SAN DIEGO--(BUSINESS WIRE)--Illumina, Inc. (NASDAQ:ILMN) today announced the launch of the iHope Network, a consortium of member institutions who have committed to providing clinical whole genome sequencing (cWGS) to underserved families. Today, the iHope Network consists of clinical laboratory members: Illumina, Genome.One, GeneDx, HudsonAlpha and their affiliate healthcare partners. Through whole-genome sequencing – the process of determining the genetic code or instructions in the cells within a person’s body – the iHope Network and their respective clinical partners strive to end years-long diagnostic odysseys. These odysseys average seven years in length and include multiple inconclusive tests, surgeries and procedures, many of which do not result in answers or treatment options for these children and their families. The iHope Network members have committed to a minimum philanthropic donation of 10 whole genome tests per year (10 patients). Additionally, iHope Network organizations have agreed to donate the variants identified through iHope to public databases, like Clinvar, which are freely accessible, public archives of reports of the relationships among human variations and their related symptoms or diseases. By doing so, the public wealth of knowledge will continue to grow and provide benefit to many more patients who depend on the precision of genomic medicine. With precision medicine and large-scale genomic initiatives being launched across the globe, genomics is reaching an inflection point in public awareness. The iHope program aims to build on that public awareness by demonstrating how next-generation sequencing can create a significant impact – by helping undiagnosed patients and their families find long sought-after answers. “We are delighted to become a participating partner of Illumina’s iHope Network” said Jane Juusola, PhD, FACMG, Director of the Clinical Genomics Program, GeneDx. “As a laboratory founded to address the needs of patients diagnosed with rare genetic diseases, the very principle of the iHope program aligns with our founding mission. Through our donation of 10 whole-genome sequencing tests, we hope to bring closure to the diagnostic odysseys for children with undiagnosed rare diseases.” “We’ve seen firsthand how a diagnosis can help families get a clearer understanding of the journey ahead,” said Marcel Dinger, CEO of Genome.One, a wholly owned subsidiary of the Garvan Institute of Medical Research. “We’re very pleased to be part of the iHope Network that will help people who are currently unable to access clinical whole-genome sequencing and help to raise awareness about the value of WGS for rare and genetic disease.” “The evidence is clear that genomic medicine can directly benefit patients. And there are millions of patients who need whole-genome sequencing today, and who cannot afford it,” said Howard J. Jacob, Ph.D., Executive Vice President for Genomic Medicine and Chief Genomic Medicine Officer, HudsonAlpha Institute for Biotechnology. “The more people who are helped through this initiative, the better the likelihood whole-genome sequencing will be integrated into clinical practice around the globe. We are proud to join the iHope Network and help save lives.” The ultimate goal of the iHope Network is to increase awareness and adoption of cWGS and demonstrate to the community that clinical whole genomes are a needed resource for all pediatric patients facing rare and undiagnosed diseases. An iHope Network Summit will take place later this year. To learn more about the program or to become part of the iHope Network, please visit: www.illumina.com/ihope. GeneDx is a world leader in Genomics with an acknowledged expertise in rare and ultra rare genetic disorders, as well as one of the broadest menus of sequencing services available among commercial laboratories. GeneDx provides testing to patients and their families in more than 55 countries. GeneDx is a business unit of BioReference Laboratories, a wholly owned subsidiary of OPKO Health, Inc. To learn more, please visit www.genedx.com. About Genome.One and the Garvan Institute of Medical Research Genome.One (www.genome.one) is a pioneering health information company providing genetic answers to life’s biggest health questions through clinical Whole Genome Sequencing. Genome.One aims to enhance the lives of patients, families and communities across the world. Genome.One is a wholly owned subsidiary of the Garvan Institute of Medical Research, Sydney, Australia. Garvan’s mission is to make significant contributions to medical science that will change the directions of science and medicine and have major impacts on human health. HudsonAlpha Institute for Biotechnology is a nonprofit institute dedicated to innovating in the field of genomic technology and sciences across a spectrum of biological challenges. Opened in 2008, its mission is four-fold: sparking scientific discoveries that can impact human health and well-being; bringing genomic medicine into clinical care; fostering life sciences entrepreneurship and business growth; and encouraging the creation of a genomics-literate workforce and society. The HudsonAlpha biotechnology campus consists of 152 acres nestled within Cummings Research Park, the nation’s second largest research park. Designed to be a hothouse of biotech economic development, HudsonAlpha’s state-of-the-art facilities co-locate nonprofit scientific researchers with entrepreneurs and educators. The relationships formed on the HudsonAlpha campus encourage collaborations that produce advances in medicine and agriculture. Under the leadership of Dr. Richard M. Myers, a key collaborator on the Human Genome Project, HudsonAlpha has become a national and international leader in genetics and genomics research and biotech education, and includes more than 30 diverse biotech companies on campus. To learn more about HudsonAlpha, visit: http://hudsonalpha.org/. Illumina is improving human health by unlocking the power of the genome. Our focus on innovation has established us as the global leader in DNA sequencing and array-based technologies, serving customers in the research, clinical and applied markets. Our products are used for applications in the life sciences, oncology, reproductive health, agriculture, and other emerging segments. To learn more, visit www.illumina.com and follow @illumina.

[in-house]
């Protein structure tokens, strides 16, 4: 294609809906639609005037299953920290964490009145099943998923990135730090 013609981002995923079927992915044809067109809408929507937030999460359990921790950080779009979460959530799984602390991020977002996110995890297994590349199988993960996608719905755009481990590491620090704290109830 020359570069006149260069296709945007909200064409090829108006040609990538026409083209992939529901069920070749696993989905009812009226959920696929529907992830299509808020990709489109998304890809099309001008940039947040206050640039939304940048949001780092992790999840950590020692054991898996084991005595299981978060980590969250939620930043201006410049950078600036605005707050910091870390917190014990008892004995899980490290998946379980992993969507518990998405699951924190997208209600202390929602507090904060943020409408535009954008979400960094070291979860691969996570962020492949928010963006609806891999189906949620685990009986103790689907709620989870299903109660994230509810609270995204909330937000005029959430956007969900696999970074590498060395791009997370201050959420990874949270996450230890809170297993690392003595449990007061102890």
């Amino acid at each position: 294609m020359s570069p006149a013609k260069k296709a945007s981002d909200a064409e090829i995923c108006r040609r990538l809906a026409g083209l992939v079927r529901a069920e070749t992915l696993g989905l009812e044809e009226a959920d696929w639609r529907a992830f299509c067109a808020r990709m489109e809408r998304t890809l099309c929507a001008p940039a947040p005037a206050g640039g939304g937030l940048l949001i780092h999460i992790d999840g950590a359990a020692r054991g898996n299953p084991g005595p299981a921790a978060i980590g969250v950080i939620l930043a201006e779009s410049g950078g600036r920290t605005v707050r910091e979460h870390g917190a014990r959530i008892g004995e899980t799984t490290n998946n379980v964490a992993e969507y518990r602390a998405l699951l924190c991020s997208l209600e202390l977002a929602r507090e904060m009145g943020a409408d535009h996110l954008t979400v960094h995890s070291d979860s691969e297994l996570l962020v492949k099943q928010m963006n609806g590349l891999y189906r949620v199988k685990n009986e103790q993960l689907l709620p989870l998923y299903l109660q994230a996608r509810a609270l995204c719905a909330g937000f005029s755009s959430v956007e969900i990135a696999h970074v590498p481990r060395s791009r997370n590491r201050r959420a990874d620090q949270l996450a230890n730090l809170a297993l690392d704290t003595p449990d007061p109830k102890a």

Marinov G.K.,California Institute of Technology | Williams B.A.,California Institute of Technology | McCue K.,California Institute of Technology | Schroth G.P.,Illumina | And 3 more authors.